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Horse Power: The Horse and World War I

Horse in ambulance

The image traditionally associated with the horse in war is that of the cavalry. A charging horse was a devastating weapon when used against infantry. However, the role played by the horse behind the front lines on both sides of World War I is often overlooked, and without them war would have been almost impossible. The majority of horses used during World War I were work horses.

Draught horses and mules were taken from plains and farms, from factories and cities, and transported by ship and rail to provide support to the soldiers fighting on the front lines.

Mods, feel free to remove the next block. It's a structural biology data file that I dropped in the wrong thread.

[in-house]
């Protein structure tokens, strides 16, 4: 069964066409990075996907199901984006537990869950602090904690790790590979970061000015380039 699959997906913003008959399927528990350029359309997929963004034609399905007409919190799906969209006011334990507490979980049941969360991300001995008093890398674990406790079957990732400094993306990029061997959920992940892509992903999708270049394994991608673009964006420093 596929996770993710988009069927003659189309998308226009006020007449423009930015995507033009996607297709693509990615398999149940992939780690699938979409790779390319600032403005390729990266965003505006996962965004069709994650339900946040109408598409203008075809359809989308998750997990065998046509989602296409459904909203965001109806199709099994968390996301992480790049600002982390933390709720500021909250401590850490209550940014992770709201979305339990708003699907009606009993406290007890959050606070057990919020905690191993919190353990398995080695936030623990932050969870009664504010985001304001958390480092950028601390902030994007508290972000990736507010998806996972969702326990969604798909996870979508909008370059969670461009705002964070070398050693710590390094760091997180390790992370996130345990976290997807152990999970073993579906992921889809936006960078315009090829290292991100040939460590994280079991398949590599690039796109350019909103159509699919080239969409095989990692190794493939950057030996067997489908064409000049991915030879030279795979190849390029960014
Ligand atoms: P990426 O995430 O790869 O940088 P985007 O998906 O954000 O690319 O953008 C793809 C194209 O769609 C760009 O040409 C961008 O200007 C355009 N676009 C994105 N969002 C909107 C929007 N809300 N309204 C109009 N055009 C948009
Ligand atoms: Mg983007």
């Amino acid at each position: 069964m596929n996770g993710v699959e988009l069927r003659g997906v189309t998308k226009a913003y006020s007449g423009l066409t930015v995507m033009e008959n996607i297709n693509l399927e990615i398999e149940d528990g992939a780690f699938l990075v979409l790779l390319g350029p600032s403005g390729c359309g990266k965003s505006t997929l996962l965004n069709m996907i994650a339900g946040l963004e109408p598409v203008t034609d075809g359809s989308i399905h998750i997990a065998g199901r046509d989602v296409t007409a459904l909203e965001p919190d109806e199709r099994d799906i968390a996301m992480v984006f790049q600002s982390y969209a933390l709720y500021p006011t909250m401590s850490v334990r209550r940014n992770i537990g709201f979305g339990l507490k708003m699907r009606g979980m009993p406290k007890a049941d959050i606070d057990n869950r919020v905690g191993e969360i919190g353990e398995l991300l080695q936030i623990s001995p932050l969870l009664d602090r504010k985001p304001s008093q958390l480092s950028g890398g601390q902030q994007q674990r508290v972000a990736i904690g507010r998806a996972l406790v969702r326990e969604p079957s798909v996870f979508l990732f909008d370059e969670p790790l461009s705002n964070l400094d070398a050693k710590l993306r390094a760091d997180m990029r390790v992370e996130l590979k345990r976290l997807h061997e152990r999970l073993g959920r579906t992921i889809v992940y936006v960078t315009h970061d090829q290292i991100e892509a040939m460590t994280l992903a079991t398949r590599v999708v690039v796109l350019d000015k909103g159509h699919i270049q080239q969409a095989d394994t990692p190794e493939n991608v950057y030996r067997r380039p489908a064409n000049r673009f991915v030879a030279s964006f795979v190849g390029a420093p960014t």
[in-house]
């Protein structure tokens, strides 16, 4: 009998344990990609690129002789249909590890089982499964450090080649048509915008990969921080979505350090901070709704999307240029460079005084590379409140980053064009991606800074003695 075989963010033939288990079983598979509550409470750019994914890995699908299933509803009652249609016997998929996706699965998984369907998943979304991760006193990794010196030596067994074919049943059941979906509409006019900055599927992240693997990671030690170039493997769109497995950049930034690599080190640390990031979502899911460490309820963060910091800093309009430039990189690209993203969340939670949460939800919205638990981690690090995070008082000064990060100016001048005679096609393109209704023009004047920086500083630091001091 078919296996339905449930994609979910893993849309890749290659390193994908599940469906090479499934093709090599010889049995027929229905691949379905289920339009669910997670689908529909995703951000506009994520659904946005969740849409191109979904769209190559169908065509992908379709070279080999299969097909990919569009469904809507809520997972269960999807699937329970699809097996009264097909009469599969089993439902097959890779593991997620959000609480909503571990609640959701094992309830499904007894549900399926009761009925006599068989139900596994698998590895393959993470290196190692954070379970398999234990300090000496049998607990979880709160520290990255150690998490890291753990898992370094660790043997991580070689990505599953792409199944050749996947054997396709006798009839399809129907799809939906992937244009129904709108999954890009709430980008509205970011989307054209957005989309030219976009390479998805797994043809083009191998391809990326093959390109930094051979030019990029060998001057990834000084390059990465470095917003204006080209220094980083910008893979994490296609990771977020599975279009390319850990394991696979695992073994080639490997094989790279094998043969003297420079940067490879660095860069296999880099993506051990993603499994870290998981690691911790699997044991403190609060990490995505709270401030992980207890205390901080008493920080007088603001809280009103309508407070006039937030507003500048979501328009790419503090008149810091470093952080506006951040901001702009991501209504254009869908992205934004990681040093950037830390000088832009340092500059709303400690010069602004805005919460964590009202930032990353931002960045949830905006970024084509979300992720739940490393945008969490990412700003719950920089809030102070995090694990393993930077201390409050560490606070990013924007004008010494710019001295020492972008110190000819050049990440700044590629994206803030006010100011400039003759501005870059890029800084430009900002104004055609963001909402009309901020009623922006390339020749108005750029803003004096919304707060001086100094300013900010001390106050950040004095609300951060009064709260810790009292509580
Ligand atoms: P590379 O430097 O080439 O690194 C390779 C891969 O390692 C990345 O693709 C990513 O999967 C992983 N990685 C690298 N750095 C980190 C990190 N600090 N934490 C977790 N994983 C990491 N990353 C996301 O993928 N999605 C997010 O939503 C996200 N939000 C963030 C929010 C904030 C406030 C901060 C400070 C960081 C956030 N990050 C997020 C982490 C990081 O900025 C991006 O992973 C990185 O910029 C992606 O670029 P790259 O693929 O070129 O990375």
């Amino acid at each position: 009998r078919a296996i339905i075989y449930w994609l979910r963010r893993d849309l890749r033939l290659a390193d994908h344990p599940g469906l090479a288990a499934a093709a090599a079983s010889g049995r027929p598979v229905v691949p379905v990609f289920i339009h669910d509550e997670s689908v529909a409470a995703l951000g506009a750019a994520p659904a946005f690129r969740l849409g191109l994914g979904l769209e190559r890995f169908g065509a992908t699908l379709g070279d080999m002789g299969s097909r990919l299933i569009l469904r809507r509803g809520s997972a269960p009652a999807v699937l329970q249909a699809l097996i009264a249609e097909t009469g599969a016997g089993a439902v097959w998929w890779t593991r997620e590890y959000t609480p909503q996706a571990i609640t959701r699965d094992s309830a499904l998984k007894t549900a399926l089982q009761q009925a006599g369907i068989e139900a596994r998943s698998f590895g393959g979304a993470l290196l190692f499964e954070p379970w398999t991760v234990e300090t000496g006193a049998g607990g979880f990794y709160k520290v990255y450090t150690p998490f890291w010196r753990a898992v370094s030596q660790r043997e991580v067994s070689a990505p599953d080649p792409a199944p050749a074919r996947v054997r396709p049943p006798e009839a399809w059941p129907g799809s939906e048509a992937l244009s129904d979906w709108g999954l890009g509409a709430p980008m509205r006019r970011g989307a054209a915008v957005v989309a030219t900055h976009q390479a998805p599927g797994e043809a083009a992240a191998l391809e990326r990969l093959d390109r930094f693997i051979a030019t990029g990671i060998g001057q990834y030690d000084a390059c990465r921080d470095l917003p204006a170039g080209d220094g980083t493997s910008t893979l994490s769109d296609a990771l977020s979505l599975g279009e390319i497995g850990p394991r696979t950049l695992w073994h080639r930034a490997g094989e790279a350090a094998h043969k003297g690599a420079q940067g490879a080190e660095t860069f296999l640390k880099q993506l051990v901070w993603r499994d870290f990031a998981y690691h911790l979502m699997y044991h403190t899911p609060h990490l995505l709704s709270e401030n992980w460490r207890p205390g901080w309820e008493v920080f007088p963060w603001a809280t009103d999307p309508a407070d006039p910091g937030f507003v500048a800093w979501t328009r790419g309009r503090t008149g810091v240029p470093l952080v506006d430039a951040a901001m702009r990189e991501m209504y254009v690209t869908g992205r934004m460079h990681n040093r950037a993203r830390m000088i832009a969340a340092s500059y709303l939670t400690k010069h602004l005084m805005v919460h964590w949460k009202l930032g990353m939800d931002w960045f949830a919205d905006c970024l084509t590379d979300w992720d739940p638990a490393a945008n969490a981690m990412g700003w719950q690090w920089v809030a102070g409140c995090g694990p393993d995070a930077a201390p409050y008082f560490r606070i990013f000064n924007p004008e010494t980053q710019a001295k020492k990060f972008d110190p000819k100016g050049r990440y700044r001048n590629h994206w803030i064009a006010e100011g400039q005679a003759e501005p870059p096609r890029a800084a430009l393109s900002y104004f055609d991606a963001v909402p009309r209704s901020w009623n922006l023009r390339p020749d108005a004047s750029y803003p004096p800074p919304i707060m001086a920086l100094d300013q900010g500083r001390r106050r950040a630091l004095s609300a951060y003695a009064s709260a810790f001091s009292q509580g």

Horses could travel more easily than motorised transport in the deep mud and rough terrain, and were essential for pulling heavy artillery and transporting ammunition up to the trenches. Wagons carrying food, water, medical items and many other supplies were all pulled by horses, often in pairs or large teams.

Care of the work horses was paramount and soldiers developed strong bonds with their animals. Large veterinary depots were set up to care for sick and injured horses and many were returned to duty.

Eight million horses died during World War I and are remembered for their Trojan work in the face of horrendous conditions.

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